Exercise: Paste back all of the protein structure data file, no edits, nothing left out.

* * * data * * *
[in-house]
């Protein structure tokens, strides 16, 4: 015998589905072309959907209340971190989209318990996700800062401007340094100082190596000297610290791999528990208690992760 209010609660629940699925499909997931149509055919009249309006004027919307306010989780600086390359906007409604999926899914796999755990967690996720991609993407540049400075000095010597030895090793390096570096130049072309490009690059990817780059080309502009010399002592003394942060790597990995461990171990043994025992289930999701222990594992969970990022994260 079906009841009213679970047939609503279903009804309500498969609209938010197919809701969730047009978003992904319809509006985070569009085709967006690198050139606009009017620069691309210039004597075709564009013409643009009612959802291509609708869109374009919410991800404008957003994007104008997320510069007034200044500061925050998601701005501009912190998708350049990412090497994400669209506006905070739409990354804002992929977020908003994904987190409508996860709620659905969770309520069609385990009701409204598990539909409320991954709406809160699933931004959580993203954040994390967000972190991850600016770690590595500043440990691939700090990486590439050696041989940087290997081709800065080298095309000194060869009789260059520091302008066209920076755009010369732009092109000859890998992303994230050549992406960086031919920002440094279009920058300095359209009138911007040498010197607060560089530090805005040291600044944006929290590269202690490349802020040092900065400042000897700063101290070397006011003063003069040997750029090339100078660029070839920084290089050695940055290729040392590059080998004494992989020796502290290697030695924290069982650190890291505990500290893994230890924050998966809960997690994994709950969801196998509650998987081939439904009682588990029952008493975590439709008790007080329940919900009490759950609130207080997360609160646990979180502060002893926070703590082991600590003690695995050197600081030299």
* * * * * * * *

[in-house]
């Protein structure tokens, strides 16, 4: 015998589905072309959907209340971190989209318990996700800062401007340094100082190596000297610290791999528990208690992760 209010609660629940699925499909997931149509055919009249309006004027919307306010989780600086390359906007409604999926899914796999755990967690996720991609993407540049400075000095010597030895090793390096570096130049072309490009690059990817780059080309502009010399002592003394942060790597990995461990171990043994025992289930999701222990594992969970990022994260 079906009841009213679970047939609503279903009804309500498969609209938010197919809701969730047009978003992904319809509006985070569009085709967006690198050139606009009017620069691309210039004597075709564009013409643009009612959802291509609708869109374009919410991800404008957003994007104008997320510069007034200044500061925050998601701005501009912190998708350049990412090497994400669209506006905070739409990354804002992929977020908003994904987190409508996860709620659905969770309520069609385990009701409204598990539909409320991954709406809160699933931004959580993203954040994390967000972190991850600016770690590595500043440990691939700090990486590439050696041989940087290997081709800065080298095309000194060869009789260059520091302008066209920076755009010369732009092109000859890998992303994230050549992406960086031919920002440094279009920058300095359209009138911007040498010197607060560089530090805005040291600044944006929290590269202690490349802020040092900065400042000897700063101290070397006011003063003069040997750029090339100078660029070839920084290089050695940055290729040392590059080998004494992989020796502290290697030695924290069982650190890291505990500290893994230890924050998966809960997690994994709950969801196998509650998987081939439904009682588990029952008493975590439709008790007080329940919900009490759950609130207080997360609160646990979180502060002893926070703590082991600590003690695995050197600081030299």